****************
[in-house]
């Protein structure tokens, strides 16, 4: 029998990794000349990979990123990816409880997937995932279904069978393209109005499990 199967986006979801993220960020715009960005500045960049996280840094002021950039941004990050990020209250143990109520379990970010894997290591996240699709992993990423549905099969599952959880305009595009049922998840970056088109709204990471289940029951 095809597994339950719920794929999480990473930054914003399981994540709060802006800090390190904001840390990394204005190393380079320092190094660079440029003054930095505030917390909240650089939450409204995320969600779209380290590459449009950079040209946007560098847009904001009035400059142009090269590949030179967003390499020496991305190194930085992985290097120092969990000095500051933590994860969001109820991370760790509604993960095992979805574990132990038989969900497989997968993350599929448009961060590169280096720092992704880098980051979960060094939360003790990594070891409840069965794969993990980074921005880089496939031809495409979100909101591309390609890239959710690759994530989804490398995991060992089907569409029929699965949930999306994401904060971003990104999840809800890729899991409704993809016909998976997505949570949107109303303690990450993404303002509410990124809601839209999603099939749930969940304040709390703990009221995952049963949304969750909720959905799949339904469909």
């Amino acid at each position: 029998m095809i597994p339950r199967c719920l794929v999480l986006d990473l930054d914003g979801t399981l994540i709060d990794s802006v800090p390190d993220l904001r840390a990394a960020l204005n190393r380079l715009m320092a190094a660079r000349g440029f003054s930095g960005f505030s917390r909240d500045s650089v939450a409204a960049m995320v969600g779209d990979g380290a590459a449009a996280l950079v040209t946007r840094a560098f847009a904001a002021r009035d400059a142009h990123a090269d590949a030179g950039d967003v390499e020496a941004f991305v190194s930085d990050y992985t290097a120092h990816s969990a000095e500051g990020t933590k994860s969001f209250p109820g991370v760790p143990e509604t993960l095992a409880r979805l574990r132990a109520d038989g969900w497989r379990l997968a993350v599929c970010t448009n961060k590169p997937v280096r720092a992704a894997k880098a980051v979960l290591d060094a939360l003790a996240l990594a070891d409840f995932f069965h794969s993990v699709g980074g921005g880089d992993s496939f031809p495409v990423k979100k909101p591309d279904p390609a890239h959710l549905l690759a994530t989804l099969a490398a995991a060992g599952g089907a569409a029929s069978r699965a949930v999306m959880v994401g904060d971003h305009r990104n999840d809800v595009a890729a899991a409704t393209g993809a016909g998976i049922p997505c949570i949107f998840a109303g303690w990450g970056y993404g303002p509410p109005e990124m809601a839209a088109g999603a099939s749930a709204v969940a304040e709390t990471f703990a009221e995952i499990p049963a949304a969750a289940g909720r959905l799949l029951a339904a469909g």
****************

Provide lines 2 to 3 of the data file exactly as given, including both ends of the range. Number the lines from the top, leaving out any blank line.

């Protein structure tokens, strides 16, 4: 029998990794000349990979990123990816409880997937995932279904069978393209109005499990 199967986006979801993220960020715009960005500045960049996280840094002021950039941004990050990020209250143990109520379990970010894997290591996240699709992993990423549905099969599952959880305009595009049922998840970056088109709204990471289940029951 095809597994339950719920794929999480990473930054914003399981994540709060802006800090390190904001840390990394204005190393380079320092190094660079440029003054930095505030917390909240650089939450409204995320969600779209380290590459449009950079040209946007560098847009904001009035400059142009090269590949030179967003390499020496991305190194930085992985290097120092969990000095500051933590994860969001109820991370760790509604993960095992979805574990132990038989969900497989997968993350599929448009961060590169280096720092992704880098980051979960060094939360003790990594070891409840069965794969993990980074921005880089496939031809495409979100909101591309390609890239959710690759994530989804490398995991060992089907569409029929699965949930999306994401904060971003990104999840809800890729899991409704993809016909998976997505949570949107109303303690990450993404303002509410990124809601839209999603099939749930969940304040709390703990009221995952049963949304969750909720959905799949339904469909």
């Amino acid at each position: 029998m095809i597994p339950r199967c719920l794929v999480l986006d990473l930054d914003g979801t399981l994540i709060d990794s802006v800090p390190d993220l904001r840390a990394a960020l204005n190393r380079l715009m320092a190094a660079r000349g440029f003054s930095g960005f505030s917390r909240d500045s650089v939450a409204a960049m995320v969600g779209d990979g380290a590459a449009a996280l950079v040209t946007r840094a560098f847009a904001a002021r009035d400059a142009h990123a090269d590949a030179g950039d967003v390499e020496a941004f991305v190194s930085d990050y992985t290097a120092h990816s969990a000095e500051g990020t933590k994860s969001f209250p109820g991370v760790p143990e509604t993960l095992a409880r979805l574990r132990a109520d038989g969900w497989r379990l997968a993350v599929c970010t448009n961060k590169p997937v280096r720092a992704a894997k880098a980051v979960l290591d060094a939360l003790a996240l990594a070891d409840f995932f069965h794969s993990v699709g980074g921005g880089d992993s496939f031809p495409v990423k979100k909101p591309d279904p390609a890239h959710l549905l690759a994530t989804l099969a490398a995991a060992g599952g089907a569409a029929s069978r699965a949930v999306m959880v994401g904060d971003h305009r990104n999840d809800v595009a890729a899991a409704t393209g993809a016909g998976i049922p997505c949570i949107f998840a109303g303690w990450g970056y993404g303002p509410p109005e990124m809601a839209a088109g999603a099939s749930a709204v969940a304040e709390t990471f703990a009221e995952i499990p049963a949304a969750a289940g909720r959905l799949l029951a339904a469909g």